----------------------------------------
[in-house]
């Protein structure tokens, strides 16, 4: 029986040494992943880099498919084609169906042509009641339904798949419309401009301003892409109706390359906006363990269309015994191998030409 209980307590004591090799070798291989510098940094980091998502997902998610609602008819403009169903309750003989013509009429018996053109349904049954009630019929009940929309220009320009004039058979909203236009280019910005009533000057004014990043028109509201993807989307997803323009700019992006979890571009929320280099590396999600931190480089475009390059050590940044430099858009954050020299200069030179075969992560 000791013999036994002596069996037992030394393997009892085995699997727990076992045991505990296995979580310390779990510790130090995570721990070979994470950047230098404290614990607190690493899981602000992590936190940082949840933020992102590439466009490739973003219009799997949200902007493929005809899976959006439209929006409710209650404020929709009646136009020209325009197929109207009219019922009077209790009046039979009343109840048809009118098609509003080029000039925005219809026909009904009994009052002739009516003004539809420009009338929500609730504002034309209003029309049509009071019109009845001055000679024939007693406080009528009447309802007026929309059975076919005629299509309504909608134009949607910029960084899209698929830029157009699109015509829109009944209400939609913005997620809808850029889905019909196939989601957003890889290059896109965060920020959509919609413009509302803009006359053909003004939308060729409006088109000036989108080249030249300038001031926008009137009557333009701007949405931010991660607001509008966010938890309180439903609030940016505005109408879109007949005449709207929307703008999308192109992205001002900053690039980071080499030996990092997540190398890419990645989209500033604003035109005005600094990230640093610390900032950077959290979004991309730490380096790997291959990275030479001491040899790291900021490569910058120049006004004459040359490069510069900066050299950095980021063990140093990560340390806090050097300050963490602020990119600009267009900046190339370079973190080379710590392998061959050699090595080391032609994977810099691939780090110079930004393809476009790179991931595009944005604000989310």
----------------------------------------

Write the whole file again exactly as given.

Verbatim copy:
[in-house]
């Protein structure tokens, strides 16, 4: 029986040494992943880099498919084609169906042509009641339904798949419309401009301003892409109706390359906006363990269309015994191998030409 209980307590004591090799070798291989510098940094980091998502997902998610609602008819403009169903309750003989013509009429018996053109349904049954009630019929009940929309220009320009004039058979909203236009280019910005009533000057004014990043028109509201993807989307997803323009700019992006979890571009929320280099590396999600931190480089475009390059050590940044430099858009954050020299200069030179075969992560 000791013999036994002596069996037992030394393997009892085995699997727990076992045991505990296995979580310390779990510790130090995570721990070979994470950047230098404290614990607190690493899981602000992590936190940082949840933020992102590439466009490739973003219009799997949200902007493929005809899976959006439209929006409710209650404020929709009646136009020209325009197929109207009219019922009077209790009046039979009343109840048809009118098609509003080029000039925005219809026909009904009994009052002739009516003004539809420009009338929500609730504002034309209003029309049509009071019109009845001055000679024939007693406080009528009447309802007026929309059975076919005629299509309504909608134009949607910029960084899209698929830029157009699109015509829109009944209400939609913005997620809808850029889905019909196939989601957003890889290059896109965060920020959509919609413009509302803009006359053909003004939308060729409006088109000036989108080249030249300038001031926008009137009557333009701007949405931010991660607001509008966010938890309180439903609030940016505005109408879109007949005449709207929307703008999308192109992205001002900053690039980071080499030996990092997540190398890419990645989209500033604003035109005005600094990230640093610390900032950077959290979004991309730490380096790997291959990275030479001491040899790291900021490569910058120049006004004459040359490069510069900066050299950095980021063990140093990560340390806090050097300050963490602020990119600009267009900046190339370079973190080379710590392998061959050699090595080391032609994977810099691939780090110079930004393809476009790179991931595009944005604000989310």